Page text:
By Dr. Fawzia Tung
How can you keep your finger on the pulse of your students’ learning, without taking extra class time? How can you decide to move on or to review and strengthen material taught? Again, without too much extra effort and time?
Over my years of teaching, I developed a quick and easy trick: The 3-Minute Quiz. It only takes three minutes per class, gives you an immediate feedback, builds data, and even helps you take attendance! At the start of every single class, on the dot, I switch on the projector. A question pops up on the screen. You give the students one minute (timed) to answer it on small squares of paper. The alarm/buzzer/bell rings. The students pass the papers to the person in front. You then pick up each stack from each front desk and redistribute them to different rows. Each student passes the stack to the person behind, after picking up one of the papers. You now flash the answer/s on the screen. Each student passes the corrected quiz to the person in front. You pick up the little stacks and collect them on your desk. The whole correction process should have taken less than two minutes. You now have a stack of quizzes with a large grade circled in red at the top right-hand corner of each paper. You can now assign bell work, during which time you can enter all grades into your computer. Anyone not entered is late or absent. To get the most efficient use out of this activity, make sure of the following:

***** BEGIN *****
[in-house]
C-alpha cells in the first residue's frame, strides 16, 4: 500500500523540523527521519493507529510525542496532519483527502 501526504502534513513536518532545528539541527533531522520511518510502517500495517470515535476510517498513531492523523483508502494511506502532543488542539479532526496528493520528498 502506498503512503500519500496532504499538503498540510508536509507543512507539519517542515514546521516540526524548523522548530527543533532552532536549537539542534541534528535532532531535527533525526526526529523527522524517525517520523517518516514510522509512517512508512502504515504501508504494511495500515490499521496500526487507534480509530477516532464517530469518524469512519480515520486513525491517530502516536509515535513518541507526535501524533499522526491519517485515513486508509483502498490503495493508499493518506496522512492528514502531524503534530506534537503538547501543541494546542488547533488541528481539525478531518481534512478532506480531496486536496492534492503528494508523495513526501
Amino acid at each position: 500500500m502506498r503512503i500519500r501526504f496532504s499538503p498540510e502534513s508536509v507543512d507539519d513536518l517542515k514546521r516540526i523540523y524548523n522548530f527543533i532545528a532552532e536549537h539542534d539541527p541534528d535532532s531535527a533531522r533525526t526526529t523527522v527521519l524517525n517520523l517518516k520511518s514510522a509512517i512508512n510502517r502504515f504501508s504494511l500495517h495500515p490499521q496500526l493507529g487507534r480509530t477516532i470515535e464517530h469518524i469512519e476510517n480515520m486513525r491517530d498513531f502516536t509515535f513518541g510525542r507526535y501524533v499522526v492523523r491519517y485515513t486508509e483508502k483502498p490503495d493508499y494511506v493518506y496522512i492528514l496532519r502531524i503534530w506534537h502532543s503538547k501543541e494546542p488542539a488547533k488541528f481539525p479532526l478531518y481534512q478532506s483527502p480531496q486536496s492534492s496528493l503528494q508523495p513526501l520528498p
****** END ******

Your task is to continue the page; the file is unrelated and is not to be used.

1. Only give one point per quiz. No retake or make-up quiz. No one minds losing one point because of tardiness or absence. The crux is when you miss them again and again, they add up to a lot by the end of the semester. Good deterrent.
2. What question to ask: always ask the MAIN IDEA of the last class. Do not ask about details. You want to know whether the students understood or absorbed whatever topic you were teaching. You can split the question into two answers or four answers. For example: If you were teaching about physiology of the liver, Name four functions of the liver. If you were teaching how to borrow a ten in subtraction, write two or four direct questions: 20-15=? 45-28=? If the last class was an activity where students presented power points on Native American tribes, the question could be: name four Native American tribes.
3. You could, of course, make this a 2-minute quiz by skipping the peer correction process and correcting them yourself. Peer correction is not just a labor-saving device for the teacher but also a further review process for the student. In just 3 minutes, the student has to think twice about the topic.
4. Be consistent. If you decide to do it, then do it every single class. Otherwise, it is not effective.
5. Be prepared. At the beginning of the semester, ask every student to cut A4 papers to quarter pages and write their names on each. Let them keep this stack of papers in a handy place, such as their folder for this class. I prefer the name on one side and the answers on the other side, just so the peer corrector doesn’t get side-tracked by the name.
6. Computers are lovely things when it comes to tracking of data. Please make full use of it. You can run average scores per class, per student or per topic/chapter and make comparisons. You can turn the data into a graph or a chart. I used my three-minute quiz data to assess the effectiveness of new teaching methodologies. For example, when I implemented Spaced Learning in an Anatomy and Physiology course, I saw a shift of average scores from 0-0.25 to 0.75-1.0! That was phenomenal!
If you implement this tip and find something worth sharing, please do not hesitate to contact us at CISE!